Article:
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Major Depression and Its Serious Complications

When suffering from major depression (officially called major depressive disorder), people have different ways of confronting it. Some depressed individuals acknowledge its existence, face it just like any medical problem, and seek help. Some ignore it as if it doesn’t exist. And others simply accept that it’s there but they don’t do anything about it. In fact, they don’t even ask for help.

Those who ignore and don’t do anything run the risk of developing serious complications. Like any medical disorder, untreated major depression has its hazards.

What are some of the complications of major depression? How serious are they?

Suicidality

Without treatment, some depressed individuals feel hopeless, helpless, and worthless. Gradually, thoughts of death occur. They sometimes feel that there’s no reason for them to live and that they are better-off dead than alive. Some even wish that they should not wake up in the morning.

As the illness worsens, suicidality eventually follows. When this happens, depressed individuals develop thoughts of harming themselves. Some even attempt and are successful in killing themselves through overdosing, hanging, wrist slashing, jumping from a tall building, or shooting.

Homicidal Behavior

Although rare, homicidal behavior is possible. As depression becomes severe, individuals are susceptible to cause harm as they develop impaired judgment. Some have frequent ideas of harming others including their loved ones.

Some become a threat to society as they kill others by drowning, shooting, or using a knife. Recent stories in the media have shown how unrecognized and untreated mental illness can be devastating to many families.

Psychosis

Major depression also causes disturbances in perception and thinking. Some depressed individuals experience auditory hallucinations (hearing voices) and delusions (false fixed beliefs). Some hear voices telling them that they’re “no good” or that they “can’t amount to anything.” At times, auditory hallucinations can manifest as commands telling them to harm themselves or others.

Delusions can range from suspiciousness to bizarre beliefs. Some think that people are talking about them or that their spouses are out to get them. Occasionally, they develop the beliefs that they’re the “Anointed One,” that they have a special mission to “cleanse the world of evil.”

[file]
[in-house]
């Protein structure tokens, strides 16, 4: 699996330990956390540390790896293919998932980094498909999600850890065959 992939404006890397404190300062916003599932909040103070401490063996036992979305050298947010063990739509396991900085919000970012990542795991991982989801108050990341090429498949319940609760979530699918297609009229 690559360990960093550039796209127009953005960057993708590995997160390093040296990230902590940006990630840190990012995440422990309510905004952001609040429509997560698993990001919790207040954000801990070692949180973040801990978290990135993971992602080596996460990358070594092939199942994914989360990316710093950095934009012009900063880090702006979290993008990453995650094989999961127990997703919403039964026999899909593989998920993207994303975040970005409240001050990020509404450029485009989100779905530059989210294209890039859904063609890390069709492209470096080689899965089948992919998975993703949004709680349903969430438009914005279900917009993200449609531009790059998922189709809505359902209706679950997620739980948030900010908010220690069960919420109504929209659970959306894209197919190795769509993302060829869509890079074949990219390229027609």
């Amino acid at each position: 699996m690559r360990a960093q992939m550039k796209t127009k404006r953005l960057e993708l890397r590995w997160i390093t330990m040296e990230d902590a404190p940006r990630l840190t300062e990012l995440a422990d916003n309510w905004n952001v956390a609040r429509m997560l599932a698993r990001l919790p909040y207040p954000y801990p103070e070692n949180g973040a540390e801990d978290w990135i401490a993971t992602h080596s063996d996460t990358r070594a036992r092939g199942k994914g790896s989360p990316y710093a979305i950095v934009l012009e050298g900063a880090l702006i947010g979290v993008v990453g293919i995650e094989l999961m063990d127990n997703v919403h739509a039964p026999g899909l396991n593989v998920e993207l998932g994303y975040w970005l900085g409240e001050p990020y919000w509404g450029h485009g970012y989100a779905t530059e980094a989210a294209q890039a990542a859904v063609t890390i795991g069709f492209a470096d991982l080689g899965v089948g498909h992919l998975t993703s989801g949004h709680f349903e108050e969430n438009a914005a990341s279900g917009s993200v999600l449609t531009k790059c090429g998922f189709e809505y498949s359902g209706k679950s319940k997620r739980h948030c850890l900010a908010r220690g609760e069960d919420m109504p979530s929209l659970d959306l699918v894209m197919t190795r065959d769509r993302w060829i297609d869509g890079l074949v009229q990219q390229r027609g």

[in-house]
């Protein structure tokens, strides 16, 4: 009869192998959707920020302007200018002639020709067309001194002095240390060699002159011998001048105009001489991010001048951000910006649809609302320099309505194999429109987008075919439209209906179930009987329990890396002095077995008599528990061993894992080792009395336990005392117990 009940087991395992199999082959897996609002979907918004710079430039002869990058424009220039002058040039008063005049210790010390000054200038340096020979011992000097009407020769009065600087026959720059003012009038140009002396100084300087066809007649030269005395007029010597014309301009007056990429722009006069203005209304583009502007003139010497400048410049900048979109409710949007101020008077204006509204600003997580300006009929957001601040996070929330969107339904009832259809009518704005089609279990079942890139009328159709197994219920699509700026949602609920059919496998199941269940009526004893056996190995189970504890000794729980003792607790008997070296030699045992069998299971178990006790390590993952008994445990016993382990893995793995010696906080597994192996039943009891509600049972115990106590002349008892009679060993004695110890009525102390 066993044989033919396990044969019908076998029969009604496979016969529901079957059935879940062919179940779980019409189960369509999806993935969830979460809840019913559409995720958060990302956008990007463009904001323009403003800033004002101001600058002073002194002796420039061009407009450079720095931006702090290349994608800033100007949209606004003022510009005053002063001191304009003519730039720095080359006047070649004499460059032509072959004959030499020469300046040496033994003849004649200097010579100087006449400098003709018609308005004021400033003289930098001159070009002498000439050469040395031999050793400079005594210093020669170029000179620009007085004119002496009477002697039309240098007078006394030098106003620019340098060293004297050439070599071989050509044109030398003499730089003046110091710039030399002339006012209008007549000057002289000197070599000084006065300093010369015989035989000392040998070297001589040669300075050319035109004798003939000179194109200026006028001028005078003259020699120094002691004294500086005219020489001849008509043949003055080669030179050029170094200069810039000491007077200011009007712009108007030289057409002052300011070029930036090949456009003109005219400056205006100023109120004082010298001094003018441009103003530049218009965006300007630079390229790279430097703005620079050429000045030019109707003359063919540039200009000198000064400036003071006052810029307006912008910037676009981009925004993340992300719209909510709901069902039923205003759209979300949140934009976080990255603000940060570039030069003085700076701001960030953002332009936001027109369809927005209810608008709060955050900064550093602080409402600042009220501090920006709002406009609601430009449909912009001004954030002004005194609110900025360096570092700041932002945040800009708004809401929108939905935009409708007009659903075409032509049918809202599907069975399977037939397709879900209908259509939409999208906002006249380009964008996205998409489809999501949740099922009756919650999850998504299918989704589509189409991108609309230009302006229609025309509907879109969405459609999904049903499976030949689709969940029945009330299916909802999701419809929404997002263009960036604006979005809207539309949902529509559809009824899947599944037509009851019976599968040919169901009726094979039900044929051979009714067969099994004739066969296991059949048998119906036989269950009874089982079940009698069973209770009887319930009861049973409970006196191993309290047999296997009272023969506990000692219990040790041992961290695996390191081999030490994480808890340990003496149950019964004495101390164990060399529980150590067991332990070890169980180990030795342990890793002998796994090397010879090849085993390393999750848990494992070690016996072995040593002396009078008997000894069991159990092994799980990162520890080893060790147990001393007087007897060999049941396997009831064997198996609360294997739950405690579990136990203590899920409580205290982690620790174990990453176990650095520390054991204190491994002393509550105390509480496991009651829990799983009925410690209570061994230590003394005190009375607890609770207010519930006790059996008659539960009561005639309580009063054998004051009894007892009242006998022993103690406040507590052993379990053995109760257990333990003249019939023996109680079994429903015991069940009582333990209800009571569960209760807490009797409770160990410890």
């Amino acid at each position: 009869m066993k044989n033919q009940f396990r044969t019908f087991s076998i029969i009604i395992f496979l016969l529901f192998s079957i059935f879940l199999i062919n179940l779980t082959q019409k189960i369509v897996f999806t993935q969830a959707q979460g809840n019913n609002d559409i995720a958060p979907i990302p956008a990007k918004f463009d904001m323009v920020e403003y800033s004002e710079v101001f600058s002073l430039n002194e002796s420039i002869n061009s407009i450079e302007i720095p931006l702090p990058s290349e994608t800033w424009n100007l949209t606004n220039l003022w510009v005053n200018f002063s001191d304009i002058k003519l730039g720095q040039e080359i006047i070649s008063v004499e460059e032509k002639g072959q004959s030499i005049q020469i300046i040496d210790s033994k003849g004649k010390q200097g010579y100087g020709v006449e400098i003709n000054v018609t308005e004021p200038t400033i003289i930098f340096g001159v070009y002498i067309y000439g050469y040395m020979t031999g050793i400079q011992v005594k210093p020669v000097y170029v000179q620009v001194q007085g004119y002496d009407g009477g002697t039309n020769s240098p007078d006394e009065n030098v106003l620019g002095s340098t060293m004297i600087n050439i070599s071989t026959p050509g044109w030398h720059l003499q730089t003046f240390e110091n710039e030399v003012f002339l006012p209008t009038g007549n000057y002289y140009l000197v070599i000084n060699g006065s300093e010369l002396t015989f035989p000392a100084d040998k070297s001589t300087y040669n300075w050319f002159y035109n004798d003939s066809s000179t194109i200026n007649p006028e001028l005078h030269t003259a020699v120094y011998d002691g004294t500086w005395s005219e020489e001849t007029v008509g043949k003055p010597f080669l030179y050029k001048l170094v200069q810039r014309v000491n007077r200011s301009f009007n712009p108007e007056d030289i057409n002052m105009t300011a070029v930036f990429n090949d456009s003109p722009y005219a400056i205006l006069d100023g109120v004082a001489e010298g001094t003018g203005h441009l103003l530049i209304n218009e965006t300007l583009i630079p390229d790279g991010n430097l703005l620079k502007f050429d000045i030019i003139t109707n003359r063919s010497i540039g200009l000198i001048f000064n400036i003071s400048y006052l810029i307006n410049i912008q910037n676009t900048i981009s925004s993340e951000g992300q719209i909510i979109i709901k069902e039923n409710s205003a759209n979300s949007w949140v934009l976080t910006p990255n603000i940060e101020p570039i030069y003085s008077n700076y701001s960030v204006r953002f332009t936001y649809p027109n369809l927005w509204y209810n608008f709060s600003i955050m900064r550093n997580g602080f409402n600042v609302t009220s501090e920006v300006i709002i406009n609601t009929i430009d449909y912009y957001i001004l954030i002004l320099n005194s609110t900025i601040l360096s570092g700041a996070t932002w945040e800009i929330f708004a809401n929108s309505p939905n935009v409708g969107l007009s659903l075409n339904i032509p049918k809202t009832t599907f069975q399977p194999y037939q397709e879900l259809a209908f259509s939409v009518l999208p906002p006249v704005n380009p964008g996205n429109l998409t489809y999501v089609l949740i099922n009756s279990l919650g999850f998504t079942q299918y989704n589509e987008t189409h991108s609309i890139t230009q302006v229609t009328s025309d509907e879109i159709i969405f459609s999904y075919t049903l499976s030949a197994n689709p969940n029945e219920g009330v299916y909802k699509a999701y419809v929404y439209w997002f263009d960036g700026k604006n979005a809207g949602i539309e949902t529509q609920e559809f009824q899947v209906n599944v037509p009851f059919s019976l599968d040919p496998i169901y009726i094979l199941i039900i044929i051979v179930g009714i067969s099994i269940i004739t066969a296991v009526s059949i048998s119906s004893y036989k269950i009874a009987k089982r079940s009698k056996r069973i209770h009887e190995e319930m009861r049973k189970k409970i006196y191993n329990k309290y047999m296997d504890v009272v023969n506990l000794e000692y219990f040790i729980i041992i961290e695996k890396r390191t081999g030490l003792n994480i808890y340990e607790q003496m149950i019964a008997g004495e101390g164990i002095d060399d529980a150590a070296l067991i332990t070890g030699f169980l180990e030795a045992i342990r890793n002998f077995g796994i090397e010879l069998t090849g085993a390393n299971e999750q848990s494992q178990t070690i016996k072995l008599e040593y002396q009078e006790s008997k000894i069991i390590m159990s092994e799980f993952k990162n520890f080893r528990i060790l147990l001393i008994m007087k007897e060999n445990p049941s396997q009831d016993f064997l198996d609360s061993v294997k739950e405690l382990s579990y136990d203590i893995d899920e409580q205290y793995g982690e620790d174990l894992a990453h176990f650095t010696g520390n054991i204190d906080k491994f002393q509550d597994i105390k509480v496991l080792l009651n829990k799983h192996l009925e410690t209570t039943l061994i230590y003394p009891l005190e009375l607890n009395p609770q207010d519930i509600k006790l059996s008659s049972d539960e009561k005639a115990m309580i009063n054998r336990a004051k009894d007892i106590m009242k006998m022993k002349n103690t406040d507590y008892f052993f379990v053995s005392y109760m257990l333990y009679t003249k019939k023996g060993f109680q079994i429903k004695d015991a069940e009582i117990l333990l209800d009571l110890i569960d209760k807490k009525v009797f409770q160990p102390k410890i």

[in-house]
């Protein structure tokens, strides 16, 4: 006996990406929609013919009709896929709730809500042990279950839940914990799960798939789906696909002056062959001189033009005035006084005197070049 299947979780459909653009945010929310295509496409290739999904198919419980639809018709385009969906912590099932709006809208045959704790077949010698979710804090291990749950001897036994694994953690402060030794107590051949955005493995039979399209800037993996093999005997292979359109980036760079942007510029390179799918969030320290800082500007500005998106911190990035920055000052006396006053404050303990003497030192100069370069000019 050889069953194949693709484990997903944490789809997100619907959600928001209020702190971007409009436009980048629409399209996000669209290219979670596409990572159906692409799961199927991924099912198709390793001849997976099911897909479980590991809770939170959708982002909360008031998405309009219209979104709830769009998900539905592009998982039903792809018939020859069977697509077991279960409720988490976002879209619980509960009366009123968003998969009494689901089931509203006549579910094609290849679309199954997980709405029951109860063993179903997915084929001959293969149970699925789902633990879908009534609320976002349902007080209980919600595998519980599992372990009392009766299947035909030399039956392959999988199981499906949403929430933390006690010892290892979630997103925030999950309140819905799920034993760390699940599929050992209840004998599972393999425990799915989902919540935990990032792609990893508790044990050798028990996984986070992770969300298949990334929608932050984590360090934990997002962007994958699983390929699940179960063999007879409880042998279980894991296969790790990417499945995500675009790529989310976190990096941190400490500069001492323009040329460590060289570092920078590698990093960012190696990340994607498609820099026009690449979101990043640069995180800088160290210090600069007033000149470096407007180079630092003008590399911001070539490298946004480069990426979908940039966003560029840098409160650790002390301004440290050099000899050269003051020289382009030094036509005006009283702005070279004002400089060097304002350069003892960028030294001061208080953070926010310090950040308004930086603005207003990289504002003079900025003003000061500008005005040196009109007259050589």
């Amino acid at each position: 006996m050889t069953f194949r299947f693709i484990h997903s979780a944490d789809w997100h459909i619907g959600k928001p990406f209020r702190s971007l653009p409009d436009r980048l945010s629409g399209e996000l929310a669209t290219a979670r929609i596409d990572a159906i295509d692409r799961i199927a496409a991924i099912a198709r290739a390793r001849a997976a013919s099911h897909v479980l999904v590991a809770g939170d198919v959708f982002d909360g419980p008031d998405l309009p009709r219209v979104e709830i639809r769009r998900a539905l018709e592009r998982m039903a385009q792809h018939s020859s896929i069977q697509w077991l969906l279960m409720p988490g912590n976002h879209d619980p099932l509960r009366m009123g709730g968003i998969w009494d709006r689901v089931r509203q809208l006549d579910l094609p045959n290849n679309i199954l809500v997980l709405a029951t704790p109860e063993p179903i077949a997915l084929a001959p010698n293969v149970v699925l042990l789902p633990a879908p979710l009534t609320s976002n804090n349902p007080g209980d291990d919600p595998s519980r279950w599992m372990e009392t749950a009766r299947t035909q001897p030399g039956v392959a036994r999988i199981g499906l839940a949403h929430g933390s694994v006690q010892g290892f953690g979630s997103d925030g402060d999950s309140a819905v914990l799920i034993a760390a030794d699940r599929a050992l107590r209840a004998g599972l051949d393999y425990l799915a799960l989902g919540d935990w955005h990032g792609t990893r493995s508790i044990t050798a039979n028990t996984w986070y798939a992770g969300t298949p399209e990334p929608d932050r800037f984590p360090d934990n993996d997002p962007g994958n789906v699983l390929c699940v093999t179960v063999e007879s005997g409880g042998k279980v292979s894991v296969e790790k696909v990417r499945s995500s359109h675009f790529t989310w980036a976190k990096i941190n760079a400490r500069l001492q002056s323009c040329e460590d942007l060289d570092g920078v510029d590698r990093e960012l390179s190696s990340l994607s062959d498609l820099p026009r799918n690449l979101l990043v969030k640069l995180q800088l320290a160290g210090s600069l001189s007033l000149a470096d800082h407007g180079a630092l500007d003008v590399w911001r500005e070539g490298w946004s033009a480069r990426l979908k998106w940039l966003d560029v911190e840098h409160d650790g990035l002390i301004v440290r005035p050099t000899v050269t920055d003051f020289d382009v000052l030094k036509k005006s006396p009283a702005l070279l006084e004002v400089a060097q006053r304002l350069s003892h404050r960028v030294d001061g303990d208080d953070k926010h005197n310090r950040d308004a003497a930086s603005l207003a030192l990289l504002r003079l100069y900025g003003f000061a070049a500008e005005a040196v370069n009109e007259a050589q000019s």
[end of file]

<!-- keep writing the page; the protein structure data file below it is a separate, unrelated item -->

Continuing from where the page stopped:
Functional Impairment

It’s common for depressed individuals to develop poor energy and loss of interest to do their usual activities. These individuals stay in bed the whole day and can hardly do chores. Even answering the phone becomes a huge endeavor. Some depressed parents can’t attend to their children’s needs. How can they help when they can’t even look after themselves?

Because of impaired concentration, they can’t finish a simple task or a work-related project. As a result, their performance at work seriously suffers. Work absences, job losses, and eventually financial problems may be the unavoidable result.

Relationship Problems

Because of continuing behavioral and thought disturbances, some family members don’t understand what is going on. It is not uncommon to see unsupportive friends, spouses, parents, and children during these difficult times. Fights, ridicule, name-calling, and arguments among family members further aggravate the volatile situation.

As relationships become more strained, depressed individuals have more reason to isolate themselves from friends and relatives. They don’t even bother to answer the phone or to open the door for visiting family members.

In summary, major depression, like hypertension, has fatal consequences. Ignoring it is too risky. Doing nothing is a grave mistake. Early recognition and timely administration of treatment can prevent its unwanted complications.

by Michael G. Rayel, MD -

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Dr. Michael G. Rayel - author, game inventor, and psychiatrist - has created the Oikos Game Series to promote emotional health and has provided EQ Webinar for parenting, personal, and career success. For more info, visit www.oikosglobal.com or www.psychedu.com.